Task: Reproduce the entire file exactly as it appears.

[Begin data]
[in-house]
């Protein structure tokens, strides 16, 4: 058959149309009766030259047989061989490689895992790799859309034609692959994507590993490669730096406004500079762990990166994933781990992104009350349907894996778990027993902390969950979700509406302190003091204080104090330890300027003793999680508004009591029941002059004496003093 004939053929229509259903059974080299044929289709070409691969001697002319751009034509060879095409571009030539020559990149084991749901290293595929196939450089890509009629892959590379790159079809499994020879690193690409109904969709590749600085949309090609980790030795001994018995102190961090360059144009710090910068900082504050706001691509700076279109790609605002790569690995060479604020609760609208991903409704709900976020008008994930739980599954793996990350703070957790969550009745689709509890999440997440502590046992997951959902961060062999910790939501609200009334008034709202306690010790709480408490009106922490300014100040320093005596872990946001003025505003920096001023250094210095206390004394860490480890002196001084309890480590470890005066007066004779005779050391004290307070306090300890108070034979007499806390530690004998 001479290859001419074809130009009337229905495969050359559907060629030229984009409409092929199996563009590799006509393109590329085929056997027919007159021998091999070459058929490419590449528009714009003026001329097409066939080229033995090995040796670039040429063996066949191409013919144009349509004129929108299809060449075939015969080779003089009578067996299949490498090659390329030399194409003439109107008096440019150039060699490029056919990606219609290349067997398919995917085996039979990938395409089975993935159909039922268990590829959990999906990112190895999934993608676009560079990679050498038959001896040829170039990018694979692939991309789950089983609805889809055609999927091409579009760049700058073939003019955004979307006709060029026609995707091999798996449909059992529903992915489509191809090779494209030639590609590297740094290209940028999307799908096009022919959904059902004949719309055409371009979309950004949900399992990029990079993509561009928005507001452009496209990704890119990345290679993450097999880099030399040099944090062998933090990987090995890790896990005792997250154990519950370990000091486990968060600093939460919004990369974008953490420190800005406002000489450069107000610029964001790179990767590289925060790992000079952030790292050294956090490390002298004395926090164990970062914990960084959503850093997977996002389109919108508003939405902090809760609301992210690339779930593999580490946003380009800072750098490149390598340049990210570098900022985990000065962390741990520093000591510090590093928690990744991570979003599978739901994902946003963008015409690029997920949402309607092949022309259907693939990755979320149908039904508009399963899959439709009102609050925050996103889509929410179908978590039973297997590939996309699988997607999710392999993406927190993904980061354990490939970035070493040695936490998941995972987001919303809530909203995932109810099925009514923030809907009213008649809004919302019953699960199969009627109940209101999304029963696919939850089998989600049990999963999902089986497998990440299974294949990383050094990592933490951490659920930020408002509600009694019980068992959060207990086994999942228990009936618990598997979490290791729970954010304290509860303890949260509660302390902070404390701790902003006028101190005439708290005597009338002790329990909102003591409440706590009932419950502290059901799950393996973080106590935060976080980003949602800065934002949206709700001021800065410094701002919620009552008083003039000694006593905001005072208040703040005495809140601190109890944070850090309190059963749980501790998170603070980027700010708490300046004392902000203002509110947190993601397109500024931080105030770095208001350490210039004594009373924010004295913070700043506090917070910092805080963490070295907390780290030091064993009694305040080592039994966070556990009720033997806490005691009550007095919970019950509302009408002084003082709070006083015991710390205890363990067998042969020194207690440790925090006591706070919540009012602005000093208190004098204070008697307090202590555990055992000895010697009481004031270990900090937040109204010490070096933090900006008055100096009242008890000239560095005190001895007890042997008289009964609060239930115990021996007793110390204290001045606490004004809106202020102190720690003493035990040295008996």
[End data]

[in-house]
């Protein structure tokens, strides 16, 4: 058959149309009766030259047989061989490689895992790799859309034609692959994507590993490669730096406004500079762990990166994933781990992104009350349907894996778990027993902390969950979700509406302190003091204080104090330890300027003793999680508004009591029941002059004496003093 004939053929229509259903059974080299044929289709070409691969001697002319751009034509060879095409571009030539020559990149084991749901290293595929196939450089890509009629892959590379790159079809499994020879690193690409109904969709590749600085949309090609980790030795001994018995102190961090360059144009710090910068900082504050706001691509700076279109790609605002790569690995060479604020609760609208991903409704709900976020008008994930739980599954793996990350703070957790969550009745689709509890999440997440502590046992997951959902961060062999910790939501609200009334008034709202306690010790709480408490009106922490300014100040320093005596872990946001003025505003920096001023250094210095206390004394860490480890002196001084309890480590470890005066007066004779005779050391004290307070306090300890108070034979007499806390530690004998 001479290859001419074809130009009337229905495969050359559907060629030229984009409409092929199996563009590799006509393109590329085929056997027919007159021998091999070459058929490419590449528009714009003026001329097409066939080229033995090995040796670039040429063996066949191409013919144009349509004129929108299809060449075939015969080779003089009578067996299949490498090659390329030399194409003439109107008096440019150039060699490029056919990606219609290349067997398919995917085996039979990938395409089975993935159909039922268990590829959990999906990112190895999934993608676009560079990679050498038959001896040829170039990018694979692939991309789950089983609805889809055609999927091409579009760049700058073939003019955004979307006709060029026609995707091999798996449909059992529903992915489509191809090779494209030639590609590297740094290209940028999307799908096009022919959904059902004949719309055409371009979309950004949900399992990029990079993509561009928005507001452009496209990704890119990345290679993450097999880099030399040099944090062998933090990987090995890790896990005792997250154990519950370990000091486990968060600093939460919004990369974008953490420190800005406002000489450069107000610029964001790179990767590289925060790992000079952030790292050294956090490390002298004395926090164990970062914990960084959503850093997977996002389109919108508003939405902090809760609301992210690339779930593999580490946003380009800072750098490149390598340049990210570098900022985990000065962390741990520093000591510090590093928690990744991570979003599978739901994902946003963008015409690029997920949402309607092949022309259907693939990755979320149908039904508009399963899959439709009102609050925050996103889509929410179908978590039973297997590939996309699988997607999710392999993406927190993904980061354990490939970035070493040695936490998941995972987001919303809530909203995932109810099925009514923030809907009213008649809004919302019953699960199969009627109940209101999304029963696919939850089998989600049990999963999902089986497998990440299974294949990383050094990592933490951490659920930020408002509600009694019980068992959060207990086994999942228990009936618990598997979490290791729970954010304290509860303890949260509660302390902070404390701790902003006028101190005439708290005597009338002790329990909102003591409440706590009932419950502290059901799950393996973080106590935060976080980003949602800065934002949206709700001021800065410094701002919620009552008083003039000694006593905001005072208040703040005495809140601190109890944070850090309190059963749980501790998170603070980027700010708490300046004392902000203002509110947190993601397109500024931080105030770095208001350490210039004594009373924010004295913070700043506090917070910092805080963490070295907390780290030091064993009694305040080592039994966070556990009720033997806490005691009550007095919970019950509302009408002084003082709070006083015991710390205890363990067998042969020194207690440790925090006591706070919540009012602005000093208190004098204070008697307090202590555990055992000895010697009481004031270990900090937040109204010490070096933090900006008055100096009242008890000239560095005190001895007890042997008289009964609060239930115990021996007793110390204290001045606490004004809106202020102190720690003493035990040295008996």